NASA, and partner Lockheed Martin, are moving ahead with plans for the first flight of the Quesst X-59.
But before NASA’s quiet supersonic X-59 aircraft can take to the skies, plenty of testing needs to happen to ensure a safe first flight.
One part of this safety check is to analyze data collected for the X-59’s flight control system through low-speed wind tunnel tests.
The X-59 is central to NASA’s Quesst mission to expand supersonic flight and provide regulators with data to help change existing national and international aviation rules that ban commercial supersonic flight over land. The aircraft is designed to produce a gentle thump instead of a sonic boom.
Recently, Lockheed Martin’s Skunk Works facility in Palmdale, Calif., completed low-speed wind tunnel tests of a scale model of the X-59’s forebody. The tests provided measurements of how wind flows around the aircraft nose and confirmed computer predictions made using computational fluid dynamics (CFD) software tools. The data will be fed into the aircraft flight control system and will allow the pilot to know the altitude, speed and angle that the aircraft is flying at in the sky.
“These tests help with developing the flight control system,” said Jeff Flamm, NASA’s aerodynamics and performance lead on Quesst. “This flight data is obtained from many instruments on the aircraft including air data probes, GPS and engine instrumentation. These wind tunnel tests allow us to verify our CFD predictions, which let us know our flight control system is safe to fly.”
The Lockheed Martin Skunk Works low-speed wind tunnel produces air moving at the same speed that the real, full-scale X-59 will experience during takeoff and landing. However, most wind tunnels are too small to fit the nearly 100-foot-long aircraft. Therefore, it was more practical for Lockheed-Martin to build an 11.5 percent scale model of the X-59’s forebody to simulate the airflow around the plane’s nose.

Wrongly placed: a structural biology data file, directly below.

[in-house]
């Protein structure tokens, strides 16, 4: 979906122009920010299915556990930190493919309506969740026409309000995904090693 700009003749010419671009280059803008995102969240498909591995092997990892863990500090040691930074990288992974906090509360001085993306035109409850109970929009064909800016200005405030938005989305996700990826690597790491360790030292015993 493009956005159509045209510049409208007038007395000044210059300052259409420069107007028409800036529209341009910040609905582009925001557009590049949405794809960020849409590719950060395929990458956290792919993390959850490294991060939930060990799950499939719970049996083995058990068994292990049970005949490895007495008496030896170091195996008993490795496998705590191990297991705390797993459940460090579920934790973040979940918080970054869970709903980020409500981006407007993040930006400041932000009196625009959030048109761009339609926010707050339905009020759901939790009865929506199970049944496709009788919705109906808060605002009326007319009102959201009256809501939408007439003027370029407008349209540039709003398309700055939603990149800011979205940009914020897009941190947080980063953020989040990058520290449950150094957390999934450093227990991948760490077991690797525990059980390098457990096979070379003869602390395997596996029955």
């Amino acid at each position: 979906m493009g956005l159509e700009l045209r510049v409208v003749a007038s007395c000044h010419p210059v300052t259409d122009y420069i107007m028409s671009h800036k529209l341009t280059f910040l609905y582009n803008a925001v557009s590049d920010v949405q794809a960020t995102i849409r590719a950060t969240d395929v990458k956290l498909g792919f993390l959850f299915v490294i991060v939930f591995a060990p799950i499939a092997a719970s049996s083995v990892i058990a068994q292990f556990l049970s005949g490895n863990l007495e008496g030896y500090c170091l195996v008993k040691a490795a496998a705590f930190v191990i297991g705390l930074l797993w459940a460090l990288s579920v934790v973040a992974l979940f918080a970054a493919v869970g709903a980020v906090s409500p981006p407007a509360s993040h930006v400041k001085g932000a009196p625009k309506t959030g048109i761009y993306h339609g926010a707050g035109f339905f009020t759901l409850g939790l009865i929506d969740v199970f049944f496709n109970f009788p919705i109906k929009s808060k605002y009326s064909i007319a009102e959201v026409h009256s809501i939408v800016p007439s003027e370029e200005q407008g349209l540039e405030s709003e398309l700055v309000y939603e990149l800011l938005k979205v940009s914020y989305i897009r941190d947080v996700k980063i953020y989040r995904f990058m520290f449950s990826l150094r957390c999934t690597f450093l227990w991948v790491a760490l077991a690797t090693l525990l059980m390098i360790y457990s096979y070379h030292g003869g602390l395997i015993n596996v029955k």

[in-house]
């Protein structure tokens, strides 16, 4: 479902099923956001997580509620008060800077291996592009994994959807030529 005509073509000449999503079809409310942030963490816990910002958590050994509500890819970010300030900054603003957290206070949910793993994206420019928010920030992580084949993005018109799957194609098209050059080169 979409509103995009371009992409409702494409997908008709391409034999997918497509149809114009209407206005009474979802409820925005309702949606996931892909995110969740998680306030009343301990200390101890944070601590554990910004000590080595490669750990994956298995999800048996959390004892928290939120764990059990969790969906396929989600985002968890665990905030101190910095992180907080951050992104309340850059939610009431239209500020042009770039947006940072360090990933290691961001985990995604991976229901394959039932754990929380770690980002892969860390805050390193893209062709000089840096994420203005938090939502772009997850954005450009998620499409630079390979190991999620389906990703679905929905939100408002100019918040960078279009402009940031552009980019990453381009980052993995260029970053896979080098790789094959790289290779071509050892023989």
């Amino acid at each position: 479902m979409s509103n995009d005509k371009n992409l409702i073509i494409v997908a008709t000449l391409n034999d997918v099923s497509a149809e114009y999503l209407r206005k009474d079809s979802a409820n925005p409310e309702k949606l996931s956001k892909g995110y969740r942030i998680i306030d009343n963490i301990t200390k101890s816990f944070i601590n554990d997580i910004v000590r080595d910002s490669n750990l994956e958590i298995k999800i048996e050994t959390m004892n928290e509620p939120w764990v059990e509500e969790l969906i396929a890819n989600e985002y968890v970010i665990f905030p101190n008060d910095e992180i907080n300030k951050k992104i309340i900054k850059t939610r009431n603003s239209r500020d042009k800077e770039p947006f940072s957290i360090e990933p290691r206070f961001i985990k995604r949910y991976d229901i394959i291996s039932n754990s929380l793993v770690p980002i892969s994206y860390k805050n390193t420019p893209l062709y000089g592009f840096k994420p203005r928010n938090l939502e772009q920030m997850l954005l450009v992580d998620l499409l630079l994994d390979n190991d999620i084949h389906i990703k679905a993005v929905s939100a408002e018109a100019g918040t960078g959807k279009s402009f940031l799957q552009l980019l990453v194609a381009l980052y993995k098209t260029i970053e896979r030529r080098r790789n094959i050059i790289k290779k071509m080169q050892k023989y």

Engineers placed small wind vanes on the X-59 model to measure the angle of the wind at the precise location of the air data instruments on the full-scale aircraft. The testing compared the data collected from the wind tunnel with computer model predictions to see how well they matched.
“The recent low-speed wind tunnel tests were a success,” Flamm said. “The results of the tests matched NASA and Lockheed Martin’s earlier computer predictions. There were no surprises that arose.”
Quesst mission continues
Supersonic flight occurs when an aircraft travels faster than the speed of sound. This creates a shockwave that can make a very loud sonic boom, which can startle those on the ground. The X-59 is shaped to address that problem, generating a thump instead.
The aircraft design is important, but Quesst also has other crucial mission components. To provide regulators with data for changing aviation rules that ban commercial supersonic flight over land, NASA plans to fly the X-59 over a number of U.S. communities and survey populations on the acceptability of the sound they hear. The agency will share this information with national and international regulators.
Work on the X-59 continues, and the Quesst team plans for a first flight of the aircraft at the end of 2022.